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Alabama-Ole Miss and the 3 big questions that will decide it

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Are the Rebels at Bama's level now? Defensively, maybe, but can they score?

Kevin C. Cox

Nick Saban has been hard at work helping CBS sell the Alabama-Ole Miss game after last year's contest in Tuscaloosa was a 25-0 thrashing. He's referred to Hugh Freeze's Rebels as "the best team we've played," among many other compliments, which you would anticipate, given Ole Miss' No. 11 ranking.

That said, the SEC West has five teams in the top 15 who mostly haven't played each other yet. Whether or not Ole Miss can hang with No. 3 Alabama at home in Oxford will go a long way towards sorting out how many elite teams actually are in the division.

An Ole Miss win will have profound effects on the season's narratives, including the College Football Playoff picture, Saban's issues with hurry-up offenses, SEC dominance, Freeze's program building, and recruiting. Here are the three big questions that will determine how this game unfolds, which narratives will gain strength, and which will fade.

1. Is the Ole Miss defense the best unit on the field?

Defensive S&P rankings have Ole Miss ranked as the No. 2 unit in the country and the highest-ranked on either side of the ball heading in. Of course, through four games those Rebels haven't been thoroughly vetted as a unit and certainly not by an offense as strong as Alabama's, which S&P ranks at No. 6.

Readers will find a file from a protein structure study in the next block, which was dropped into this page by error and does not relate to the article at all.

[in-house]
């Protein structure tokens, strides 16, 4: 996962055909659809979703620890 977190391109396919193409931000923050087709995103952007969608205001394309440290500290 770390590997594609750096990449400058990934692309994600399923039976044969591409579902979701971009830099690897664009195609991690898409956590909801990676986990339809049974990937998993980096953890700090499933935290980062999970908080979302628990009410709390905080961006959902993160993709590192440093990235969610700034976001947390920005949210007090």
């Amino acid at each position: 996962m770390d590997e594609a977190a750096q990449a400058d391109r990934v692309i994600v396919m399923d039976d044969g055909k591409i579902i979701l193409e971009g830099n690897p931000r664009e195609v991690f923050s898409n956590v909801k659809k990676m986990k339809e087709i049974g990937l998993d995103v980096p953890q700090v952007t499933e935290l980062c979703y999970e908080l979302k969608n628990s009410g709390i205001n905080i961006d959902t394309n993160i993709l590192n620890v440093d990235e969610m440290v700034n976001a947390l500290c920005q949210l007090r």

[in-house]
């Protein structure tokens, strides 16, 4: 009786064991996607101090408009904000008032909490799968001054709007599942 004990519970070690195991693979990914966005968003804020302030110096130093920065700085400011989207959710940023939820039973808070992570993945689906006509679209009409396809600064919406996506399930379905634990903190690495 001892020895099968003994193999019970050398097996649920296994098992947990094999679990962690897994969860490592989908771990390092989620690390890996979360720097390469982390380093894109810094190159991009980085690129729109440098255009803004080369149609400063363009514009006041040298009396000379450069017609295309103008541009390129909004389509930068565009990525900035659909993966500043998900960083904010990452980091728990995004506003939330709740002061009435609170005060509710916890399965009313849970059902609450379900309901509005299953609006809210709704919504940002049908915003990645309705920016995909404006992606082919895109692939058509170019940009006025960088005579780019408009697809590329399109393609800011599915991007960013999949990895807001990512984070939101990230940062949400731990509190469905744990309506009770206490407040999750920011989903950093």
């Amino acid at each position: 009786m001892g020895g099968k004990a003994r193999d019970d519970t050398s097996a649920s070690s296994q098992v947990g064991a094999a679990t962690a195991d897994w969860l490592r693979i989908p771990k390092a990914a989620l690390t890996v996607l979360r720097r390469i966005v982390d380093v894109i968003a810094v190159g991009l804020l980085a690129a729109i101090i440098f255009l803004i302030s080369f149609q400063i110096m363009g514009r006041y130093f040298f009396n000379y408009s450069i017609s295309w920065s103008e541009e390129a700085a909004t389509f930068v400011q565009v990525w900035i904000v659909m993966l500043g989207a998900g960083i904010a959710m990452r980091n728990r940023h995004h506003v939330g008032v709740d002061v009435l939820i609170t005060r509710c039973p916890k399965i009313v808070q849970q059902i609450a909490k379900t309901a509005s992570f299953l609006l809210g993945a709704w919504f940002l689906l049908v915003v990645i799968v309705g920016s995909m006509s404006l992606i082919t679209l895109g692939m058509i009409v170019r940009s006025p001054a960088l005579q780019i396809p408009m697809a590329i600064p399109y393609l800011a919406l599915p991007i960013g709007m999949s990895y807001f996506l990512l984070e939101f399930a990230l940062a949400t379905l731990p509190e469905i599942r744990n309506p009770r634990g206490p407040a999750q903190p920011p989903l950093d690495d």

Ole Miss' poll rankings are a result of that defensive dominance, as is the perception that it can hang with the Crimson Tide. The Rebels actually had a solid defensive showing in their 2013 loss, as they held AJ McCarron to 5.6 yards per attempt and would have had a strong day in run defense, if not for two long runs that accounted for 118 of Alabama's 254 rushing yards.

The Rebels defense is all about speed. Defensive coordinator Dave Wommack essentially plays two space-backer types at outside linebacker, along with a pair of fast and physical safeties who all combine to shrink the field and close on the ball with ferocity. They have nine returning starters from 2013, which means that they know what they're doing out there and are able to play extra fast, gaining confidence from familiarity.

In the past, they've played cover 3 akin to how UCLA plays it, locking down down the middle of the field with enough speed to rally to the flats. In 2014, they're more of a quarters team:

The reasons that Ole Miss is a great quarters team are evident in this clip. To begin with, they play cornerback Mike Hilton on the boundary, and he's a fearless run-support player. Because he can handle himself stopping the run on the perimeter, they can play free safety Cody Prewitt deep behind him. Prewitt has spent time at cornerback himself, meaning Hilton has coverage ability backing him up.

The weakside linebacker, known as the "stinger" in Rebel language, is Serderius Bryant, a 5'9, 220-pound bundle of fast-twitch aggression. In part because of him, it's hard for offenses to exploit the weakside edge with the running game.